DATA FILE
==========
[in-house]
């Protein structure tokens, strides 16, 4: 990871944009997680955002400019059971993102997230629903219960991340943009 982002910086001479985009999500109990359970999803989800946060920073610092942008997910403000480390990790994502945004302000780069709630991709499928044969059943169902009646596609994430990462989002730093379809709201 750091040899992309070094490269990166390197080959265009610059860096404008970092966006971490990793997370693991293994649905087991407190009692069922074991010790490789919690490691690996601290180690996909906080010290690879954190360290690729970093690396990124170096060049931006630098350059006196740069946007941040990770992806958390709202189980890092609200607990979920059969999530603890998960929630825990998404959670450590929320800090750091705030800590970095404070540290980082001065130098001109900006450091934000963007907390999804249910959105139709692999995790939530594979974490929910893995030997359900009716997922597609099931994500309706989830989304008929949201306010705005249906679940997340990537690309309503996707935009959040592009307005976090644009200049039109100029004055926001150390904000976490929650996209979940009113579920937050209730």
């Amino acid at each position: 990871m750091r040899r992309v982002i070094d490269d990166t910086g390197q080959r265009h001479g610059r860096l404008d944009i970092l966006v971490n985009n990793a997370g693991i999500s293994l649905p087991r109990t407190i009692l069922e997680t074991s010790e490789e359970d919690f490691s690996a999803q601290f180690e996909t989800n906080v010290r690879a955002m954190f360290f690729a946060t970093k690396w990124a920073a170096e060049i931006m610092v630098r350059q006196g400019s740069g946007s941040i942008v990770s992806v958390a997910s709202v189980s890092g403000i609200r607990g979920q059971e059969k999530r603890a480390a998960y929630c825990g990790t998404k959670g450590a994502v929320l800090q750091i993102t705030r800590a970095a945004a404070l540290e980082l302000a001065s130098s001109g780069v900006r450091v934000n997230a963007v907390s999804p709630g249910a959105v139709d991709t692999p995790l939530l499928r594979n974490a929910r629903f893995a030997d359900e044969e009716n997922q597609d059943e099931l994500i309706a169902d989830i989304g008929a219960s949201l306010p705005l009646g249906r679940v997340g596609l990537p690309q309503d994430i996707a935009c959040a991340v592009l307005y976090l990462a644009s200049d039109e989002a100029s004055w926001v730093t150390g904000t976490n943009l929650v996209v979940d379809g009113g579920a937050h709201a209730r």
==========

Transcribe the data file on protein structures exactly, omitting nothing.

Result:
[in-house]
């Protein structure tokens, strides 16, 4: 990871944009997680955002400019059971993102997230629903219960991340943009 982002910086001479985009999500109990359970999803989800946060920073610092942008997910403000480390990790994502945004302000780069709630991709499928044969059943169902009646596609994430990462989002730093379809709201 750091040899992309070094490269990166390197080959265009610059860096404008970092966006971490990793997370693991293994649905087991407190009692069922074991010790490789919690490691690996601290180690996909906080010290690879954190360290690729970093690396990124170096060049931006630098350059006196740069946007941040990770992806958390709202189980890092609200607990979920059969999530603890998960929630825990998404959670450590929320800090750091705030800590970095404070540290980082001065130098001109900006450091934000963007907390999804249910959105139709692999995790939530594979974490929910893995030997359900009716997922597609099931994500309706989830989304008929949201306010705005249906679940997340990537690309309503996707935009959040592009307005976090644009200049039109100029004055926001150390904000976490929650996209979940009113579920937050209730």
């Amino acid at each position: 990871m750091r040899r992309v982002i070094d490269d990166t910086g390197q080959r265009h001479g610059r860096l404008d944009i970092l966006v971490n985009n990793a997370g693991i999500s293994l649905p087991r109990t407190i009692l069922e997680t074991s010790e490789e359970d919690f490691s690996a999803q601290f180690e996909t989800n906080v010290r690879a955002m954190f360290f690729a946060t970093k690396w990124a920073a170096e060049i931006m610092v630098r350059q006196g400019s740069g946007s941040i942008v990770s992806v958390a997910s709202v189980s890092g403000i609200r607990g979920q059971e059969k999530r603890a480390a998960y929630c825990g990790t998404k959670g450590a994502v929320l800090q750091i993102t705030r800590a970095a945004a404070l540290e980082l302000a001065s130098s001109g780069v900006r450091v934000n997230a963007v907390s999804p709630g249910a959105v139709d991709t692999p995790l939530l499928r594979n974490a929910r629903f893995a030997d359900e044969e009716n997922q597609d059943e099931l994500i309706a169902d989830i989304g008929a219960s949201l306010p705005l009646g249906r679940v997340g596609l990537p690309q309503d994430i996707a935009c959040a991340v592009l307005y976090l990462a644009s200049d039109e989002a100029s004055w926001v730093t150390g904000t976490n943009l929650v996209v979940d379809g009113g579920a937050h709201a209730r």